Newer epilepsy medications may not have a negative impact on a baby’s cognitive development if taken during pregnancy, new research has determined.
Risks associated with an older medication, valproate, were also confirmed during the latest study, however, the results of which were published online this month in the respected journal Neurology.
The Epilepsy Research UK-funded study has shown that taking the antiepileptic drugs (AEDs) levetiracetam or topiramate during pregnancy may not have a negative impact on the baby’s IQ and thinking skills.
The researchers used data from the UK Epilepsy and Pregnancy Register to identify 171 women with epilepsy who had a child between the ages of five and nine years. Forty-two of the women had taken levetiracetam during pregnancy; 27 had taken topiramate; and 47 had taken valproate. These were compared to a control group of 55 women who had not taken AEDs during pregnancy.
Assessments of the children were carried out in order to measure their IQ, verbal and non-verbal comprehension, and the speed at which they could process visual information.
It was seen that the children of women who took levetiracetam or topiramate did not have reduced IQs, or other thinking skills, compared to the control group, regardless of the dosage of medication their mother took. For mother who had taken valproate during pregnancy, however, their children’s IQs were an average of 11 IQ points less than the other groups.
“As doctors move away from prescribing valproate, we need to know about the alternatives for pregnant women with epilepsy. Lower IQs early on can harm a child’s educational success for years to come and so it is important that we gain a full understanding about any impact on development these medications may have,” commented lead researcher, Dr Rebecca Bromley, from the University of Manchester, UK.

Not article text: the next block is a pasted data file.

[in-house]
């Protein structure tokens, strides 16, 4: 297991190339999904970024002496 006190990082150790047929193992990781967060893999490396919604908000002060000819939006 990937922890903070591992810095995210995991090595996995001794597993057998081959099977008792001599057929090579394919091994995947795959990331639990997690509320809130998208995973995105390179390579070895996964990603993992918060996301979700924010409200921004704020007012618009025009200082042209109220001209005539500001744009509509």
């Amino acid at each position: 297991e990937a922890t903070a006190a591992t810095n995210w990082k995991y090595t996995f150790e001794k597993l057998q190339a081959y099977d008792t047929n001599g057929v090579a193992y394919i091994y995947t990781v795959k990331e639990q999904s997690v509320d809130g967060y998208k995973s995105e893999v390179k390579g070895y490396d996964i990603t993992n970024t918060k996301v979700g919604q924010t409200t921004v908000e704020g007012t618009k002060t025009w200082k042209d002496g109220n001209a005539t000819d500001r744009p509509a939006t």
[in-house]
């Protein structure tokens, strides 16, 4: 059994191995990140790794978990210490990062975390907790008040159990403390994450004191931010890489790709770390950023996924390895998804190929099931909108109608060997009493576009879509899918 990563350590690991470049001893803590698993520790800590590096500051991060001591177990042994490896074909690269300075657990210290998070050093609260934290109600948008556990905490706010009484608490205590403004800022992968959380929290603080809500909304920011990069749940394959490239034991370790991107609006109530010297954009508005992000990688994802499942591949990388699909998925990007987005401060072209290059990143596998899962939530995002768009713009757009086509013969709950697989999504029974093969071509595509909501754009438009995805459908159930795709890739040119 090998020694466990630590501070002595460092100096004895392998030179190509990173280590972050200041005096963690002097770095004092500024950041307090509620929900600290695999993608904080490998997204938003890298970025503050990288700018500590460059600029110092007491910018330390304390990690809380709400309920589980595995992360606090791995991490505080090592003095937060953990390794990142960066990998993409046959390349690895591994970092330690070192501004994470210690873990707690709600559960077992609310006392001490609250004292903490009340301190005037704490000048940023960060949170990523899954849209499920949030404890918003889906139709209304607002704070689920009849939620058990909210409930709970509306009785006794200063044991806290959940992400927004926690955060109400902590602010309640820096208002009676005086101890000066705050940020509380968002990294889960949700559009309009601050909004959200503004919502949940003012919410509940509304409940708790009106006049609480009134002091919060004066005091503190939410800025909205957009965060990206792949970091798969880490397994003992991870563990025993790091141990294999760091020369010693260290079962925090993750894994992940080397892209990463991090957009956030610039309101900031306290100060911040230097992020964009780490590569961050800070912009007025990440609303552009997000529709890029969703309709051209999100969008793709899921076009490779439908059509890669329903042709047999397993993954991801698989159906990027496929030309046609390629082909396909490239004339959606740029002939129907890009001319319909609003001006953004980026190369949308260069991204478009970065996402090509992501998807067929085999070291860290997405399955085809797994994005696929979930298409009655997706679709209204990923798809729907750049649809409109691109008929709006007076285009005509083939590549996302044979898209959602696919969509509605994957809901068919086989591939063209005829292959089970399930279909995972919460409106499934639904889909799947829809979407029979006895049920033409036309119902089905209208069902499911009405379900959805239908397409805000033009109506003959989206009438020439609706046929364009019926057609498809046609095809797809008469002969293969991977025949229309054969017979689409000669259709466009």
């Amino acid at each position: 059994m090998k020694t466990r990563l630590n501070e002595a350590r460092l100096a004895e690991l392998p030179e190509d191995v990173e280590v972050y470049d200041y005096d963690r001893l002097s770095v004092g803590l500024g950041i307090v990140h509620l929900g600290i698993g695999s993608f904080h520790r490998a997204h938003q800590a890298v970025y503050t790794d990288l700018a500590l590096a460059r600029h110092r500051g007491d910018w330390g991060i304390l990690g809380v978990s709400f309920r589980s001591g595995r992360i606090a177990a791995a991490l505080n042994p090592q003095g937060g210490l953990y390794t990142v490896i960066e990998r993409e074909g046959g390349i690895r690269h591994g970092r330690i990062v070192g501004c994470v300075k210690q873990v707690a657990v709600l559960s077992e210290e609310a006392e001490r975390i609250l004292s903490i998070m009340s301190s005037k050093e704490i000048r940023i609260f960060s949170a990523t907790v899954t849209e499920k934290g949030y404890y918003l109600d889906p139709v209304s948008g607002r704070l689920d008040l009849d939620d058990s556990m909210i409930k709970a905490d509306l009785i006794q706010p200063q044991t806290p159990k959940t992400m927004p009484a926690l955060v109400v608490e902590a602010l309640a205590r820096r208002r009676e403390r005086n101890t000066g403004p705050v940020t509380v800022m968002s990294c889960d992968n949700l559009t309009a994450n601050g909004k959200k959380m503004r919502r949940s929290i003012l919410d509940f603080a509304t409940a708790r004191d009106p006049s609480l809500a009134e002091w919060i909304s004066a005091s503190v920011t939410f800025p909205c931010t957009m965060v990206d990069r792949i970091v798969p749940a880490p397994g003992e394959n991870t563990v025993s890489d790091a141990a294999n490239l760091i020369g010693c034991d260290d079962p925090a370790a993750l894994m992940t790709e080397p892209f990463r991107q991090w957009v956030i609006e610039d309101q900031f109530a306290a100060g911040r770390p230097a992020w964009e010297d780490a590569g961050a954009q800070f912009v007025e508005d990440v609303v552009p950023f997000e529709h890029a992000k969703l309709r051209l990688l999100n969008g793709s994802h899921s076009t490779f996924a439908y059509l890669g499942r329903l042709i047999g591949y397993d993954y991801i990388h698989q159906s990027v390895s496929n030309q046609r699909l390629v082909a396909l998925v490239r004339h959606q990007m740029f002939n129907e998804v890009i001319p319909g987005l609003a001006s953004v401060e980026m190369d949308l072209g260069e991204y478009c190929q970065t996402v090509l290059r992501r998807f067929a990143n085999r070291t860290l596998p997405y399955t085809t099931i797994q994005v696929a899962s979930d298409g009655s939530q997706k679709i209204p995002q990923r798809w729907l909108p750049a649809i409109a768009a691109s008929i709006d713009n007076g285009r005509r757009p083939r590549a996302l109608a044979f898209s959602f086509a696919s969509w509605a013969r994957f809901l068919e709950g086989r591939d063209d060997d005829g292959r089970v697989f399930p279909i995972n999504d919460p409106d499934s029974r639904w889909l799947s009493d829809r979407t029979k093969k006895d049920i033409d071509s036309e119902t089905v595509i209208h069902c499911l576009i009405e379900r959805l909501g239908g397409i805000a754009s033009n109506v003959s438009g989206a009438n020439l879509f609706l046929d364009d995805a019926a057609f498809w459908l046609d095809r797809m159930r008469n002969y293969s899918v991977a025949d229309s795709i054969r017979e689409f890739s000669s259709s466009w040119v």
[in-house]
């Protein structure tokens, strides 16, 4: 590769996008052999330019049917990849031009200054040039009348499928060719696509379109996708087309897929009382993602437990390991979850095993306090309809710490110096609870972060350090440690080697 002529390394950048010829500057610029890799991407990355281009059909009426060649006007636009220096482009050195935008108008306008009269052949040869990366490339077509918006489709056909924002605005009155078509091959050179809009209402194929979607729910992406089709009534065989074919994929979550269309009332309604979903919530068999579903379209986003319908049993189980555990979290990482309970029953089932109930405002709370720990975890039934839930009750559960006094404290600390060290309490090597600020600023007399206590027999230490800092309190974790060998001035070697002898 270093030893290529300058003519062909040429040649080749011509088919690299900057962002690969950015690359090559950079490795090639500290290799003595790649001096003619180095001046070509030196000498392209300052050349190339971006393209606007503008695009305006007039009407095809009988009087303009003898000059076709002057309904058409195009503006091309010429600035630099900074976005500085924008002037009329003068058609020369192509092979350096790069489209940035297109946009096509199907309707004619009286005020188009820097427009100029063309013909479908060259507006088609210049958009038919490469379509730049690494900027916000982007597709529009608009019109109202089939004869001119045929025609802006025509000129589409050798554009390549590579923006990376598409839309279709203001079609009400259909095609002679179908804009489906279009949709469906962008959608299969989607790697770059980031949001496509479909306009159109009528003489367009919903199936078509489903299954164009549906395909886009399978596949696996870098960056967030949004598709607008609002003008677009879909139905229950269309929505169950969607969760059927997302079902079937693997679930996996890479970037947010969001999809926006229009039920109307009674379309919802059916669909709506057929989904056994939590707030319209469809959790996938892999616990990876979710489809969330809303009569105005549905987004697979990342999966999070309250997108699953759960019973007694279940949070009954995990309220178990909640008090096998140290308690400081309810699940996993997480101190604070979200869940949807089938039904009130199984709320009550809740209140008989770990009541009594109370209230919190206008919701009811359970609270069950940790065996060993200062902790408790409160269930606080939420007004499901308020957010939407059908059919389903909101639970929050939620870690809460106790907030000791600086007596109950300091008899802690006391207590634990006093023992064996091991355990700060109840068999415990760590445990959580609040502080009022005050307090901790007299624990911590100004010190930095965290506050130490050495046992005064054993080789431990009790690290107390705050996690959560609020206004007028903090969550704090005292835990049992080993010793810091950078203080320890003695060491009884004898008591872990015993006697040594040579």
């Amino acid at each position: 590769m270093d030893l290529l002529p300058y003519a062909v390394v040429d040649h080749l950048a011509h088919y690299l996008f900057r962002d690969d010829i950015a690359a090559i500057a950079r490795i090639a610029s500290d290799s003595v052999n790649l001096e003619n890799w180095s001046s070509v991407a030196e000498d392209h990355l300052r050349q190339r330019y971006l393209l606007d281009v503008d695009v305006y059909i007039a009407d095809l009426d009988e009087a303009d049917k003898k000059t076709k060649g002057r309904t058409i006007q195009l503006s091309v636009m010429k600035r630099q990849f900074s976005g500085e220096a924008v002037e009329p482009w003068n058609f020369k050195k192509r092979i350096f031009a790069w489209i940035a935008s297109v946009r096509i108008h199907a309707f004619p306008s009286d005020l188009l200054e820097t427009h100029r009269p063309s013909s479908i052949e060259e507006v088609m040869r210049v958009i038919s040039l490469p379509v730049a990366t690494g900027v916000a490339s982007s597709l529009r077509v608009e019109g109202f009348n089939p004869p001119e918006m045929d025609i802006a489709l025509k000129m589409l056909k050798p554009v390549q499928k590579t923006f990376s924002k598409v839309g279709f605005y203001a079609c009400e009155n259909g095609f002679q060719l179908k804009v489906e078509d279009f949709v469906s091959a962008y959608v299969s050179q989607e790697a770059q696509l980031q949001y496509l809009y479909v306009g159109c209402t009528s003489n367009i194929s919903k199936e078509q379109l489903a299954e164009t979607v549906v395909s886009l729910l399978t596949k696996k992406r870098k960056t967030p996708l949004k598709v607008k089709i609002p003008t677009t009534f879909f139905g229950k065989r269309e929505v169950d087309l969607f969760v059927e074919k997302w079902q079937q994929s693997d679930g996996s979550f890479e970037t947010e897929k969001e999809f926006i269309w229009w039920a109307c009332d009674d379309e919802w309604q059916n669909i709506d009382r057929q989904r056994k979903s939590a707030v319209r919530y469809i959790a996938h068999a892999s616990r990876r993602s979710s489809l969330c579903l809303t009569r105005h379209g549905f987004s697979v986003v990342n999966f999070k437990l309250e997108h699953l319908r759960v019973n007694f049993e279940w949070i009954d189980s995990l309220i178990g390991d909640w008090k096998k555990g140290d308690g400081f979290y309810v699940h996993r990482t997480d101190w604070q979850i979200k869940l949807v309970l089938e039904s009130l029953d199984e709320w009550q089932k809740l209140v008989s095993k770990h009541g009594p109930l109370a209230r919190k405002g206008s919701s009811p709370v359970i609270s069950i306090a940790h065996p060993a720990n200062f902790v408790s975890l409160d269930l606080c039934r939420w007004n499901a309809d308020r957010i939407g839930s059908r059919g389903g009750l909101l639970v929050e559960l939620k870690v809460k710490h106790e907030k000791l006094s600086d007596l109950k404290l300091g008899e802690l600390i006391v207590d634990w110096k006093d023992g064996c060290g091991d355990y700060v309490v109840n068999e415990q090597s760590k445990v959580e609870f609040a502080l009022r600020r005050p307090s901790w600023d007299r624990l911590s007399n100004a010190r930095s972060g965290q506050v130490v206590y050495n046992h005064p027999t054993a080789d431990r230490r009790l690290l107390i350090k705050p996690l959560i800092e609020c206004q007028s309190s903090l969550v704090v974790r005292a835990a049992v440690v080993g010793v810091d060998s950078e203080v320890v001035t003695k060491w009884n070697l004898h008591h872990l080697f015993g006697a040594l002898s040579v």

These findings echo those of earlier research by Dr Bromley and colleagues; a 2014 study of children aged three to five, also published in Neurology, found marked differences in language and motor development skills between a group of mothers who had taken valproate and those who had taken levetiracetam or nothing at all.
Dr Bromley urged caution with regard to interpretation of the findings, however.
“However promising a start our findings are, we do acknowledge larger studies need to be carried out regularly to ensure these drugs do not change the thinking abilities of children in the future,” she said.
Further research will ensure that women with epilepsy who hope to get pregnant will know more about balancing the risks to their own health as well as that of the unborn baby.